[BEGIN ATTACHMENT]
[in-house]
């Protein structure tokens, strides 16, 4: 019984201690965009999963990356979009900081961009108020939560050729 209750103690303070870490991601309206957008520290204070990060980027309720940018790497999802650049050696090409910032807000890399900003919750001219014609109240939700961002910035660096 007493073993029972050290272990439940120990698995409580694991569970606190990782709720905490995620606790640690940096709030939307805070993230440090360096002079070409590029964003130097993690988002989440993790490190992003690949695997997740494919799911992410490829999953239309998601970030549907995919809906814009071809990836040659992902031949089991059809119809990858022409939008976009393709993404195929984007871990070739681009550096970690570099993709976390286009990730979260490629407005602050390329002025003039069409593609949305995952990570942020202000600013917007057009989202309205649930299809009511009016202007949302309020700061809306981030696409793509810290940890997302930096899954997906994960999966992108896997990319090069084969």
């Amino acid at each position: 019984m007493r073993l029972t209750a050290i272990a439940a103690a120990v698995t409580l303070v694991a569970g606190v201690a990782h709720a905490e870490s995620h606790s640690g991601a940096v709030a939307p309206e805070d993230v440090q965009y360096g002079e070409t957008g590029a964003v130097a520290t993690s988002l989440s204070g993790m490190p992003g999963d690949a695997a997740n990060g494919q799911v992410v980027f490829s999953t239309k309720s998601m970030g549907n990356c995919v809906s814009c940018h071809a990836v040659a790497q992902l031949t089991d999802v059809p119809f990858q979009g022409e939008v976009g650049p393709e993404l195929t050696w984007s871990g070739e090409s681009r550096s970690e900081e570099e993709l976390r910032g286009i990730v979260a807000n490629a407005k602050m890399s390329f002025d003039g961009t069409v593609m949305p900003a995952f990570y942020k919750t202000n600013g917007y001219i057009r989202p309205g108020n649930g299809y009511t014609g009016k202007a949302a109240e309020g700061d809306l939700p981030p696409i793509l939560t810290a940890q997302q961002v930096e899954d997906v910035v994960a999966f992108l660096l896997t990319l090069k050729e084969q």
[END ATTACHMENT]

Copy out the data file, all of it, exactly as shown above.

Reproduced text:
[in-house]
């Protein structure tokens, strides 16, 4: 019984201690965009999963990356979009900081961009108020939560050729 209750103690303070870490991601309206957008520290204070990060980027309720940018790497999802650049050696090409910032807000890399900003919750001219014609109240939700961002910035660096 007493073993029972050290272990439940120990698995409580694991569970606190990782709720905490995620606790640690940096709030939307805070993230440090360096002079070409590029964003130097993690988002989440993790490190992003690949695997997740494919799911992410490829999953239309998601970030549907995919809906814009071809990836040659992902031949089991059809119809990858022409939008976009393709993404195929984007871990070739681009550096970690570099993709976390286009990730979260490629407005602050390329002025003039069409593609949305995952990570942020202000600013917007057009989202309205649930299809009511009016202007949302309020700061809306981030696409793509810290940890997302930096899954997906994960999966992108896997990319090069084969």
């Amino acid at each position: 019984m007493r073993l029972t209750a050290i272990a439940a103690a120990v698995t409580l303070v694991a569970g606190v201690a990782h709720a905490e870490s995620h606790s640690g991601a940096v709030a939307p309206e805070d993230v440090q965009y360096g002079e070409t957008g590029a964003v130097a520290t993690s988002l989440s204070g993790m490190p992003g999963d690949a695997a997740n990060g494919q799911v992410v980027f490829s999953t239309k309720s998601m970030g549907n990356c995919v809906s814009c940018h071809a990836v040659a790497q992902l031949t089991d999802v059809p119809f990858q979009g022409e939008v976009g650049p393709e993404l195929t050696w984007s871990g070739e090409s681009r550096s970690e900081e570099e993709l976390r910032g286009i990730v979260a807000n490629a407005k602050m890399s390329f002025d003039g961009t069409v593609m949305p900003a995952f990570y942020k919750t202000n600013g917007y001219i057009r989202p309205g108020n649930g299809y009511t014609g009016k202007a949302a109240e309020g700061d809306l939700p981030p696409i793509l939560t810290a940890q997302q961002v930096e899954d997906v910035v994960a999966f992108l660096l896997t990319l090069k050729e084969q």